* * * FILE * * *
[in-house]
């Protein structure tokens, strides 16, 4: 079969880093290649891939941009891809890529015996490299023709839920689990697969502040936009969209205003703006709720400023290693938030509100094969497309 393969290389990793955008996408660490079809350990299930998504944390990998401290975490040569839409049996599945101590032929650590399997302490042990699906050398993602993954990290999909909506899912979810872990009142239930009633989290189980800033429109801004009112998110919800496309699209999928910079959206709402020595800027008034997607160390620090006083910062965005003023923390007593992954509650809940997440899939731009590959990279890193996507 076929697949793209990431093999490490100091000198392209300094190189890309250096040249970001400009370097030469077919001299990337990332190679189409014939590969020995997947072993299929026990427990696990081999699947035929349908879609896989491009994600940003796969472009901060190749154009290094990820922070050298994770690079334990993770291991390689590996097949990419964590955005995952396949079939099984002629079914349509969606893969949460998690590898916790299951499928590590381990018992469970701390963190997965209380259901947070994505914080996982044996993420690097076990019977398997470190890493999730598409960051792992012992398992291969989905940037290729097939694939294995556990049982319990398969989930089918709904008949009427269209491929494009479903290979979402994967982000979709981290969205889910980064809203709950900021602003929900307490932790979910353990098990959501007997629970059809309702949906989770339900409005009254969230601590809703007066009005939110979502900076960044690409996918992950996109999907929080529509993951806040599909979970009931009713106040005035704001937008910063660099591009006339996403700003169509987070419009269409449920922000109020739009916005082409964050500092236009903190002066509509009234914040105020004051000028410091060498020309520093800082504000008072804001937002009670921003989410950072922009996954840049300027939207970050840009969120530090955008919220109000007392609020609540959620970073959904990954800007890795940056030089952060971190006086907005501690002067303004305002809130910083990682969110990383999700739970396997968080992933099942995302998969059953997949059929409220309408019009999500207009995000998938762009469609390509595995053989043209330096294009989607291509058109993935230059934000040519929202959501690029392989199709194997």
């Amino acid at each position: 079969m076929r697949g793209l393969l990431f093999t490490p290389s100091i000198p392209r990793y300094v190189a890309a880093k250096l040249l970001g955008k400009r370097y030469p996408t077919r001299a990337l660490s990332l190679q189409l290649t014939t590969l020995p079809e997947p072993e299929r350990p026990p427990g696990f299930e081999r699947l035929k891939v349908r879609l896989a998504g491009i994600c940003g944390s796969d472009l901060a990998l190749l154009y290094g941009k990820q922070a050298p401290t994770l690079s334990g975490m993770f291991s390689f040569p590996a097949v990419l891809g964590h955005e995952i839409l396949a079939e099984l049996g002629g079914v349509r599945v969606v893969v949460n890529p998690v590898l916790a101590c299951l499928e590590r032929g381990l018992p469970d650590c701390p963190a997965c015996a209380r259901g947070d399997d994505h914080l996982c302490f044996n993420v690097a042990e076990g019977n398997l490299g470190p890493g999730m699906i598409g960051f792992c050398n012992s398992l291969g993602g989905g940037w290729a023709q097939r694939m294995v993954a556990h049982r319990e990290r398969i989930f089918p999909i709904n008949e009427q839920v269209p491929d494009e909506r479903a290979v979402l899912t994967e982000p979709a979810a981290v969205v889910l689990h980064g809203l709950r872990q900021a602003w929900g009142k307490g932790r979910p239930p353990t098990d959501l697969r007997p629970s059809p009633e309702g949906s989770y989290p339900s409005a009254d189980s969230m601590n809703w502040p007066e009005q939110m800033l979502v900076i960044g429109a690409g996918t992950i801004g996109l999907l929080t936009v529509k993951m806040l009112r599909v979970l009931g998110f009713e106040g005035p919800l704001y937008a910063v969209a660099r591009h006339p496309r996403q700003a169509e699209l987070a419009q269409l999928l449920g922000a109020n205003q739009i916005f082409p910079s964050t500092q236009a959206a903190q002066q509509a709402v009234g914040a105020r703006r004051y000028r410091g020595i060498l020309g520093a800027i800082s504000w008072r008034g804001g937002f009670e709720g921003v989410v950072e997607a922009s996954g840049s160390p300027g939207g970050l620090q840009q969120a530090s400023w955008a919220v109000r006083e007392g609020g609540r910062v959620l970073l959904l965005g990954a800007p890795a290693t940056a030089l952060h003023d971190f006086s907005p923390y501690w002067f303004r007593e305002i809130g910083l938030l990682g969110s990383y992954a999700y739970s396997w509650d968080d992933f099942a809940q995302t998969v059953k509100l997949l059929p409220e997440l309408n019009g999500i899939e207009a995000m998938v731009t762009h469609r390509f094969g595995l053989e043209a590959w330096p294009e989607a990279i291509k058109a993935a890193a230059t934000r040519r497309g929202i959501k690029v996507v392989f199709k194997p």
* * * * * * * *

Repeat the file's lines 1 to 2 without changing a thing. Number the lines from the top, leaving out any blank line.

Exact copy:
[in-house]
């Protein structure tokens, strides 16, 4: 079969880093290649891939941009891809890529015996490299023709839920689990697969502040936009969209205003703006709720400023290693938030509100094969497309 393969290389990793955008996408660490079809350990299930998504944390990998401290975490040569839409049996599945101590032929650590399997302490042990699906050398993602993954990290999909909506899912979810872990009142239930009633989290189980800033429109801004009112998110919800496309699209999928910079959206709402020595800027008034997607160390620090006083910062965005003023923390007593992954509650809940997440899939731009590959990279890193996507 076929697949793209990431093999490490100091000198392209300094190189890309250096040249970001400009370097030469077919001299990337990332190679189409014939590969020995997947072993299929026990427990696990081999699947035929349908879609896989491009994600940003796969472009901060190749154009290094990820922070050298994770690079334990993770291991390689590996097949990419964590955005995952396949079939099984002629079914349509969606893969949460998690590898916790299951499928590590381990018992469970701390963190997965209380259901947070994505914080996982044996993420690097076990019977398997470190890493999730598409960051792992012992398992291969989905940037290729097939694939294995556990049982319990398969989930089918709904008949009427269209491929494009479903290979979402994967982000979709981290969205889910980064809203709950900021602003929900307490932790979910353990098990959501007997629970059809309702949906989770339900409005009254969230601590809703007066009005939110979502900076960044690409996918992950996109999907929080529509993951806040599909979970009931009713106040005035704001937008910063660099591009006339996403700003169509987070419009269409449920922000109020739009916005082409964050500092236009903190002066509509009234914040105020004051000028410091060498020309520093800082504000008072804001937002009670921003989410950072922009996954840049300027939207970050840009969120530090955008919220109000007392609020609540959620970073959904990954800007890795940056030089952060971190006086907005501690002067303004305002809130910083990682969110990383999700739970396997968080992933099942995302998969059953997949059929409220309408019009999500207009995000998938762009469609390509595995053989043209330096294009989607291509058109993935230059934000040519929202959501690029392989199709194997």